A supporter had prepaid the costs for a three-legged pitbull, but “we can’t give it away,” said animal control officer Jason Knowles.

There were varieties that are often sold for hundreds of dollars by breeders, such as a 2-year-old Siamese cat named Ash and a 4-year-old Maltese named Armani.

The adoption fee during Saturday’s event was $85, which is normally $115, and includes the cost of spaying or neutering, a microchip, needed tests, and a round of shots.

Along the hallway were discounted cats, including one for $20 that was nearly 7 years old.

Alternatives for pet owners in need

A day designed to place shelter animals in loving homes resulted in 9 cats and 9 dogs being turned over by current owners to Cobb County Animal Control, according to Mayfield.

Mayfield said the animal shelter staff, including the 30 volunteers that worked during Saturday’s event, encourages those people to keep their pet, offering assistance with food from Cooper’s Cupboard, a local pet pantry.

Mayfield also mentioned Ahima House, an emergency program for abused animals, which also places animals in a foster system when owners have a temporary problem, such as a hospital stay or being evicted from their home.

Some animals are abandoned for being unruly, but Mayfield said the owners are often uneducated about the physical and emotional needs of that breed.

Mayfield praised a Marietta kennel named Dog School 101, which offers group obedience classes and “Puppy Manners” courses, for giving each adopting family a $25 gift certificate.

The energy of the day was felt through the animals’ excitement from getting attention, said Mayfield. He added that anyone who is not able to adopt a pet is encouraged to come to the shelter during normal operation hours to visit with the dogs and cats.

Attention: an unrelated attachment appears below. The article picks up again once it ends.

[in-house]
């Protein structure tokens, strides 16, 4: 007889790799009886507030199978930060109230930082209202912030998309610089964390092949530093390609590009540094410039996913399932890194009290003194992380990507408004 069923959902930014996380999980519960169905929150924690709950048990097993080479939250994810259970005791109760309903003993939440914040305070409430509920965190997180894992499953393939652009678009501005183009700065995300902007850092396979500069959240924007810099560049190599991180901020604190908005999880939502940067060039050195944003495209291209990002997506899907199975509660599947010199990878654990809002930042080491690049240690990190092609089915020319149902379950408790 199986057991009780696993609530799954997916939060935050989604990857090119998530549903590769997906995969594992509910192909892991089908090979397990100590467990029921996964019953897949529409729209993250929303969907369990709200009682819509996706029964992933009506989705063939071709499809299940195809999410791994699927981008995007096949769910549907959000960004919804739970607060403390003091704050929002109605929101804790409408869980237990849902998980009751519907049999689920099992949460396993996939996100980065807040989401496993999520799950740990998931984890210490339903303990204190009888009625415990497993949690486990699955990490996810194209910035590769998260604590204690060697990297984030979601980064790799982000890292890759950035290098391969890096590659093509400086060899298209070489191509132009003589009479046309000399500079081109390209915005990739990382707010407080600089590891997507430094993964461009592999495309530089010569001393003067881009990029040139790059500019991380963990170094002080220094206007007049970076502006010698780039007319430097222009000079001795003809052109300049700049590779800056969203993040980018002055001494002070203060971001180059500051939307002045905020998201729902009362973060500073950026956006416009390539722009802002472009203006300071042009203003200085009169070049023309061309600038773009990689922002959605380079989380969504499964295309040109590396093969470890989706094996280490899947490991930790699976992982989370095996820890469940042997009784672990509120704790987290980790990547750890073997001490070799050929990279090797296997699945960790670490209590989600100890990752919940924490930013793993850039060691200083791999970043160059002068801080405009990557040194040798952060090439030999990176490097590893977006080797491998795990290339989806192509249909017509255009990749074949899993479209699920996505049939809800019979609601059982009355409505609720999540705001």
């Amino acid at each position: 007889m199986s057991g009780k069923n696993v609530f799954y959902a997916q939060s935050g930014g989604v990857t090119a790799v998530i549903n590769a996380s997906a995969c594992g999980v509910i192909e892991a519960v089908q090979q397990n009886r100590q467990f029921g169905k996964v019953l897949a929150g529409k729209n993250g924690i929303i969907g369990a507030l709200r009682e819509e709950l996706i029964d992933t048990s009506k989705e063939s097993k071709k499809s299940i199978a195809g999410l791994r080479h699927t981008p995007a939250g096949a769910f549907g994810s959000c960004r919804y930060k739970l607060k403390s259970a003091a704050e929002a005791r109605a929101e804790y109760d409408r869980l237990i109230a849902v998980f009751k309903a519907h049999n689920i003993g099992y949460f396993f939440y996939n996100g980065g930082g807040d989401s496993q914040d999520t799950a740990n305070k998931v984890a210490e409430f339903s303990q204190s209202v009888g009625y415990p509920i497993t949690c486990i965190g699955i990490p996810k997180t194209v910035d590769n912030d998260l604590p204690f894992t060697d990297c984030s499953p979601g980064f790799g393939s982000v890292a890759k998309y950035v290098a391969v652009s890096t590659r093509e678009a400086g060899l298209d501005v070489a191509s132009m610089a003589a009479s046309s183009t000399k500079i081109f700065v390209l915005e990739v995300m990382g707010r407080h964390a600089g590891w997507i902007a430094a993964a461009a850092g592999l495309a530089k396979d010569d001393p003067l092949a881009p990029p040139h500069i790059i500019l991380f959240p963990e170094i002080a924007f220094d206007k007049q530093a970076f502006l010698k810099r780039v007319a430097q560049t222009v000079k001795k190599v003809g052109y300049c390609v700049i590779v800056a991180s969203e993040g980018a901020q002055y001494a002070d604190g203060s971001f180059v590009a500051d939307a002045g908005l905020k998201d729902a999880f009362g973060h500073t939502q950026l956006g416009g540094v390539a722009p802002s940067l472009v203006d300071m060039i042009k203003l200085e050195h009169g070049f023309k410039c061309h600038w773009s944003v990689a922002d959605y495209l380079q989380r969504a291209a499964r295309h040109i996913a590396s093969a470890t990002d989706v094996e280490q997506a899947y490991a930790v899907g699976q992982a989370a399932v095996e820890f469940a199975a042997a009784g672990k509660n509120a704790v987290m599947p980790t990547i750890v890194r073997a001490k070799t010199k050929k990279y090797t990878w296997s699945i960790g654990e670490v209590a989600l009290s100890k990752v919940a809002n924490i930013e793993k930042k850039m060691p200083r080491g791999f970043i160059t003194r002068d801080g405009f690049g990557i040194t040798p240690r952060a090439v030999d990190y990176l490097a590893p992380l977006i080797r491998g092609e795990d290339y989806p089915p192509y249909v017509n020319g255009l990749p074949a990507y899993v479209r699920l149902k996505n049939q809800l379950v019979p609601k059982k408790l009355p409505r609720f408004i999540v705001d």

“Stimulation is what they need,” Mayfield said about those who remain after the day’s adoptions were completed.
Comments
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anonymous
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May 21, 2013
Amen to all the comments. I carry a bottle of water, dry dog good and dry cat food, and two bowls in my car. I have seen two dogs in the road in the past 2 weeks in Cobb County. They were not approachable even though I tried my hardest. This tells me their contact with humans has not been that positive. I had two dogs for years that I found in the road (and tried to identify their owner to no avail) that immediately jumped in my car. I have housed up to 3 dogs and 4 cats at one time, all strays. I am down to 1 dog and 4 cats through old age and have either asked God not to send me another stray dog or either to send me another stray dog, whatever His will is. I considered fostering since I love dogs so much, but I know me. Once that dog lived in my house, it would not be going anywhere. Cats are okay and I love the ones I wound up with, but dogs are over the top. Whoever can look into the eyes of a dog and cannot see just pure love and devotion, I don't know. I know I do.
Melissa S.
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May 20, 2013
Great story. Thanks for keeping the public informed of what is going on at Cobb County Animal Control. They do a good job, but wish the public would help out more by volunteering, spay and neutering their pets and being more responsible pet owners. Thanks again for your story. I look forward to more like it.
anonymous
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May 20, 2013
There are pure goodhearted people in the world, yes, there are. How anyone can just dump a dog without knowing it is safe from cars is beyond my comprehension, thank God that I am the person I am instead of the oth

er

one that dumped the dog. Thank you, Lord.
Animal Lover
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May 19, 2013
Thank you, MDJ, for this follow up as the need for publicity for this shelter as well as Douglasville, Paulding and others is critical to make the difference between life and death for many of these animals. If the public were more aware that animals have to be killed in these shelters, their attempts to find homes for the animals might take on more urgency. The shelters just run out of space. Cobb is one of the better, more proactive shelters but even they have to euthanize and it is heart-wrenching to see this. Please continue to give shelters coverage and save lives.